In Tennessee, as in other states, the largest category of prisoners are those incarcerated for drug offenses. The average prison sentence in Tennessee for drug law offenses is eight years, except for cocaine offenses. The average prison sentence for cocaine offenses is 17 years. Eight years is a long time to spend in prison for activities that are now legal in two other states. Seventeen years in prison for an activity common among upper income white people is unspeakable.

In Tennessee, as in other states, African Americans are much more likely than White Americans to be arrested and incarcerated for drug offenses, even though drug usage is much the same between the races. It would seem from Census figures that if the laws were equitably enforced in Shelby County there would be 10,000 more White men in jail, or maybe at least 4,500 fewer black Shelby County men incarcerated. No one wishes to see 10,000 more white men in jail, especially for drug offenses. Perhaps the criminal justice system could concentrate on incarcerating fewer black men.

In all these matters in Memphis, black men are extraordinarily disproportionately represented: from school suspensions to arrests to seventeen-year prison sentences for victimless crimes. And they are disproportionately under-represented in higher education.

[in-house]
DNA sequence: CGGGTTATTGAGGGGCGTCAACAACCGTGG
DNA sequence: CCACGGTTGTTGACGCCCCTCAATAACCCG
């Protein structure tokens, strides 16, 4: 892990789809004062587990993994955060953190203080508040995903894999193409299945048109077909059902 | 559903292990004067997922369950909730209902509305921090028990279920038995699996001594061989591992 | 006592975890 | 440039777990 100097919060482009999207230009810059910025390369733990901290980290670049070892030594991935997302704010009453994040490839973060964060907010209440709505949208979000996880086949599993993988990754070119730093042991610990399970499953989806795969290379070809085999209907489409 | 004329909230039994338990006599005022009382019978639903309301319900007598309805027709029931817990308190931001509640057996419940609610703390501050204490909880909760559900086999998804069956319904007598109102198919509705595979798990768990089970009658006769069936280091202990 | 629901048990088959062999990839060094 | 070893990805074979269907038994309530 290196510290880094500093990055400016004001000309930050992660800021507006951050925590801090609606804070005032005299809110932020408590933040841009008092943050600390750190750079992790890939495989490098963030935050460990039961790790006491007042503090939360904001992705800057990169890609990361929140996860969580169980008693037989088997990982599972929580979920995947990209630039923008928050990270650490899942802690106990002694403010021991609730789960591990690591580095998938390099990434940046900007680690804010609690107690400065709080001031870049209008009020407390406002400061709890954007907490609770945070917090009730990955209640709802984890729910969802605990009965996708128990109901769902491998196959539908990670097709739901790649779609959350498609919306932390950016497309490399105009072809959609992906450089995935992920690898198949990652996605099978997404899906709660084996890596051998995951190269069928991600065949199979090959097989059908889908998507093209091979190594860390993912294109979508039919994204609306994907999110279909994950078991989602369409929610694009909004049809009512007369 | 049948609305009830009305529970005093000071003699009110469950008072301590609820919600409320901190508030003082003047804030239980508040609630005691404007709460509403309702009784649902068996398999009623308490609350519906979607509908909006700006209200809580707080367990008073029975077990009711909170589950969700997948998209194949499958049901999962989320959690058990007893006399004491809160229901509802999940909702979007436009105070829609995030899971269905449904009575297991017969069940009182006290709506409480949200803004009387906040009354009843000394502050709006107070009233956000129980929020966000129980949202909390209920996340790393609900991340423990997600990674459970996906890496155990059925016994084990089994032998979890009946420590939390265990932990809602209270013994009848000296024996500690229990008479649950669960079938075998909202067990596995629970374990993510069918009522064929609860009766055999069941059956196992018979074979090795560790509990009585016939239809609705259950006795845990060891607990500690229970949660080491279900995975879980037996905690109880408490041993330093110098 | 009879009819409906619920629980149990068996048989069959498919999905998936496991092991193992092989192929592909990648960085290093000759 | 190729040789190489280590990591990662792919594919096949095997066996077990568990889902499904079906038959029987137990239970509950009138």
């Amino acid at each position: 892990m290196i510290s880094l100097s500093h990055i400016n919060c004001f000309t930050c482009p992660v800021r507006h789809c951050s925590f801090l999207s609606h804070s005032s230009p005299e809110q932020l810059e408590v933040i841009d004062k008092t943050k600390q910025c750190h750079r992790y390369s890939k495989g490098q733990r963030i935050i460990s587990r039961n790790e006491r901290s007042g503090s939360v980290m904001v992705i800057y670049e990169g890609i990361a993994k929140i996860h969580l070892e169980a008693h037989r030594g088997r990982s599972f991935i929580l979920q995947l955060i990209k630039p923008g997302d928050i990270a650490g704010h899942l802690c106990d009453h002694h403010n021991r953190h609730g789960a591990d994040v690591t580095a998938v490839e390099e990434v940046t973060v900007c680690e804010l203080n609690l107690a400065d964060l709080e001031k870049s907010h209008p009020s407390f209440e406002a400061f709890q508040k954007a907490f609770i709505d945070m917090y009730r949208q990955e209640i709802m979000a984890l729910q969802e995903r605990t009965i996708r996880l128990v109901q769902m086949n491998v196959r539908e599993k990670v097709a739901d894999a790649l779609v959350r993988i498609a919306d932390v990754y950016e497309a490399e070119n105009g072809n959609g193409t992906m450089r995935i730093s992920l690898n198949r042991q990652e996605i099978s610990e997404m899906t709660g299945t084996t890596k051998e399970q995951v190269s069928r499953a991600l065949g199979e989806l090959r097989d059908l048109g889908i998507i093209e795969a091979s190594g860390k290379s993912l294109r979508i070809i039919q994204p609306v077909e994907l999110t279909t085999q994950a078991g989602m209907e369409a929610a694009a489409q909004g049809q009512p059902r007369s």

This matters—need it be said?—because higher education is an entry point to civilization itself. Once through that door a person can travel through science, the arts, the humanities, coming into contact with entire worlds far from her or his family’s neighborhood and quite possibly bringing what they learn there back to that family and neighborhood to further enhance human development.

There are also the issues of employment, income and wealth. In the United States today, except for the inheritors of great fortunes, these are interconnected.

Adults without a high school degree can look forward to an unemployment rate of more than twice the average and an income of less than half the average. Each additional educational level decreases the first and increases the second. The black/white education differentials in the Memphis area are considerable, in part because most black children attend schools in Memphis and most white children attend schools in the suburbs.

If black educational attainment were at white levels, there would be many more black adults with baccalaureate degrees and many more with further degrees, significantly lowering the unemployment rate of the black community and raising its income level. It would also, other things being equal, lower the rate of incarceration.

Featured photo courtesy of Joe Spake.